Ask a Local: An Insider’s Guide to Anchorage, Alaska

Ask a Local: An Insider's Guide to Anchorage, Alaska photo

This is Spilling the Beans, where plugged-in baristas give us the lowdown on where to go, what to do, and what to eat (and drink) in their hometown.

Ian Doumit moved to Anchorage with nothing but a backpack and dreams of living among colossal mountains. He moved from “Lower 48,” as he calls it, where he worked at an absinthe bar in Austin, Texas, and later refurbished antique espresso equipment in Albuquerque, New Mexico. But it wasn’t until he made it to the stunning Alaskan city that he felt home. Now, at SteamDot Coffee, one of the only places in Alaska where you can find serious light roast single-origin fair-trade coffee, he’s the barista manager and the coffee culture coordinator. He’s also the resident expert on what’s happening in Anchorage, from backcountry yoga on paddleboards to late-night reindeer hot dogs and cocktails called “Duck Farts.” Doumit knows that Anchorage has it all.

Where should we stay?
Hotel Captain Cook is where President Obama stayed when he was in Anchorage six months ago and it has the best views of the inlet. If you want the quintessential Alaskan experience, there are excellent campsites north toward the interior or south, only about 15 minutes away, in Girdwood. If you’re Airbnb-ing, I’d suggest the Bootleggers Cove neighborhood, which has easy access to the water, or the Spenard neighborhood, which has a funky Austin vibe.

President Obama at Snow City Café in Anchorage, Alaska. Photo: MANDEL NGAN/AFP/Getty Images.

Where’s the best place to grab breakfast?
Snow City Café. Most famously, that’s where President Obama and his entourage bought the entire stock of cinnamon rolls. It’s a very funky local landmark with great breakfast and excellent seafood options. Downtown, there’s Williwaw, which is where I go for a yogurt and granola bowl and a mimosa or two.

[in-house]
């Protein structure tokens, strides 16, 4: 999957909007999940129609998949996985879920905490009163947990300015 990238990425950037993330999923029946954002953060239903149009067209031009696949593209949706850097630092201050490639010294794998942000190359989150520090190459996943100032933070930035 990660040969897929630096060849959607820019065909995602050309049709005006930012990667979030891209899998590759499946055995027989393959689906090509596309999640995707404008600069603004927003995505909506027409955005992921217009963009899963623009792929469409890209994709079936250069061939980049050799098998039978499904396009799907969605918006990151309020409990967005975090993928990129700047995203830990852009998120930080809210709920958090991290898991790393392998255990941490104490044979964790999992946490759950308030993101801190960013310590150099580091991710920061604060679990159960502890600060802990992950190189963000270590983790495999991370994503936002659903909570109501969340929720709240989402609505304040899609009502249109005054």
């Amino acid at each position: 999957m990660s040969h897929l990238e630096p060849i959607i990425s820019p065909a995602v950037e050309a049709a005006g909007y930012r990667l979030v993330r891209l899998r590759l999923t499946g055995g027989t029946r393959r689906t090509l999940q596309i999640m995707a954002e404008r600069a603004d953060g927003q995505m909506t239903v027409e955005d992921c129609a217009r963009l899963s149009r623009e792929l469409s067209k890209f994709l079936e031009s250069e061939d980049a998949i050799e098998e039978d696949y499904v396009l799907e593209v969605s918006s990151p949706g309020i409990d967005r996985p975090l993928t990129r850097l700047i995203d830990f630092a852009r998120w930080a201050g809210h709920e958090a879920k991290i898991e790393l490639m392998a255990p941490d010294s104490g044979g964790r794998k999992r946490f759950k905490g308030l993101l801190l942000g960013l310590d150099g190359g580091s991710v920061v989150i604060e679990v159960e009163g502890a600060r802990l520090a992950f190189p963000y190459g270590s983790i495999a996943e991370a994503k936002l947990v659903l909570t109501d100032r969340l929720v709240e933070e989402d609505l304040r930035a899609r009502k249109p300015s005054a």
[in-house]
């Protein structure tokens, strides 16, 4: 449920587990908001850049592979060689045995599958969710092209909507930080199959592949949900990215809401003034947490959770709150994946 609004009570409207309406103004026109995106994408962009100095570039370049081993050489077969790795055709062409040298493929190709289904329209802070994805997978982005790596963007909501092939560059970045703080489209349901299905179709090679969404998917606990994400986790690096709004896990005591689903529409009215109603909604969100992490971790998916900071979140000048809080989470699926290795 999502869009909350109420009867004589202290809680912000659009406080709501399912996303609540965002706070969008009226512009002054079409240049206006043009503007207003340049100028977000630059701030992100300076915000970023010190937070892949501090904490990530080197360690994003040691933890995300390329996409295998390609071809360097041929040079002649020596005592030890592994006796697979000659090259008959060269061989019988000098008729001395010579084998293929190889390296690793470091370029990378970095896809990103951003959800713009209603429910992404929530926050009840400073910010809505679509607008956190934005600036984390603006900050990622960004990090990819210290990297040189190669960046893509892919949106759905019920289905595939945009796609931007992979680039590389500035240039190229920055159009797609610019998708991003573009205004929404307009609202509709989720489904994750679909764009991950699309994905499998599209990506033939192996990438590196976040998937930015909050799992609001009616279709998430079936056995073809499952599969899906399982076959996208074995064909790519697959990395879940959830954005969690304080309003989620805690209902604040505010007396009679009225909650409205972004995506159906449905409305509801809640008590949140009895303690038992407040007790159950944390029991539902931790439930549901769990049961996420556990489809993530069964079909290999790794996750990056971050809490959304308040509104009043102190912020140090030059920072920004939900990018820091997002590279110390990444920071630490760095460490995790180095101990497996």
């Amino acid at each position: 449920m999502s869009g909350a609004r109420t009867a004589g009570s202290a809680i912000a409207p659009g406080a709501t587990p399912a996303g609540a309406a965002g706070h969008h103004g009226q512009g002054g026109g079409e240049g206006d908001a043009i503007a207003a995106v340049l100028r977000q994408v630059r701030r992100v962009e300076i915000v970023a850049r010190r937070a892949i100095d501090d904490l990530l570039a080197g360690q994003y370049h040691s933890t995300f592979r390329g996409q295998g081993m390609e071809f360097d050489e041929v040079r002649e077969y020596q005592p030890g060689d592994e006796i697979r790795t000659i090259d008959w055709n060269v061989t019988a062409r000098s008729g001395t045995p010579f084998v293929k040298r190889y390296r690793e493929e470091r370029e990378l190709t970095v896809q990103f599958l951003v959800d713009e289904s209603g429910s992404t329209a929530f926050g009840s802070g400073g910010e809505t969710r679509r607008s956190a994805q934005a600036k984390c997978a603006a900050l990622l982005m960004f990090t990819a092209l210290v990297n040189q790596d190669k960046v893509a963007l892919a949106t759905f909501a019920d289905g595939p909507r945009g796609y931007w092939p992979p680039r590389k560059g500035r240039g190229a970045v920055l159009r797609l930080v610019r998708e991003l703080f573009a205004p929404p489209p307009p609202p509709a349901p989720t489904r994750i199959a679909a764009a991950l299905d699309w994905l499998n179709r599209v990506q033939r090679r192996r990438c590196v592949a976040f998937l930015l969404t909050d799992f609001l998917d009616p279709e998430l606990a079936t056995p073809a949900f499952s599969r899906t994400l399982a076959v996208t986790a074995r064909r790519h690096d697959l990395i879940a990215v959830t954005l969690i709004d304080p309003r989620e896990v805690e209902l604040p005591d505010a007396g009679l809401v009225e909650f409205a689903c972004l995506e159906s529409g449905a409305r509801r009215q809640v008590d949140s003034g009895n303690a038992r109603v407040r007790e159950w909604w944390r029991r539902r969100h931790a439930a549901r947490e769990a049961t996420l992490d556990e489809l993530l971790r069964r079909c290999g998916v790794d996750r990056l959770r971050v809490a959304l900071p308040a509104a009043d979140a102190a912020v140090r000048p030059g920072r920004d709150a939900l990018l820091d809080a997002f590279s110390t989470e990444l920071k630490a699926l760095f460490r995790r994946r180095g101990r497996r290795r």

When it’s too cold in Alaska, there’s always the coffee drive thru. Photo: Marc Lester/Anchorage Daily News/MCT via Getty Images

What’s the best cup of coffee in town?
I’m slightly biased, so of course SteamDot. If you want something more old school, try the Alaskan Middle Way Café. They use a roaster out of Homer and have great, darker roast coffee. For ease of convenience, Alaska actually has the most per capita coffee shops, because we have drive-thru huts on every street corner.

Best place to see great art?
Dos Manos Gallery in Midtown for a great introduction to native and historic Alaskan artwork. Then Anchorage Museum is world-class and has rotating exhibits. There are also some underground art venues worth scoping out—the most notable being Anchorage Community Works.

Best market or food hall to eat around?
We have a gigantic farmers’ market Downtown Farmers’ Market every Saturday near Ship Creek where you’ll find local produce and crafts. There’s another, smaller farmers’ market on Saturdays and Wednesdays. My favorite vendor, Laura Aubry, at The Mint Chip does ice creams, crafted by hand. There’s also a phenomenal artisan cheese kiosk called Fromagio’s.

A photo posted by Erin Kirkland (@akonthego) on

Hottest new restaurant in town?
Hearth just opened a few months ago and is getting a lot of buzz for its innovative take on traditional wood oven-fired pizza. They do a beet-sweetened red pesto on a crispy crust that’s absolutely phenomenal. Brown Bag Sandwich Company just reopened in a huge renovated new space with an awesome bar, and funky, creative sandwiches. I always get the Spicy Yeti, which has mozzarella melted onto hot pressed rye bread with jalapeño and roasted turkey.

Old-school restaurant institution?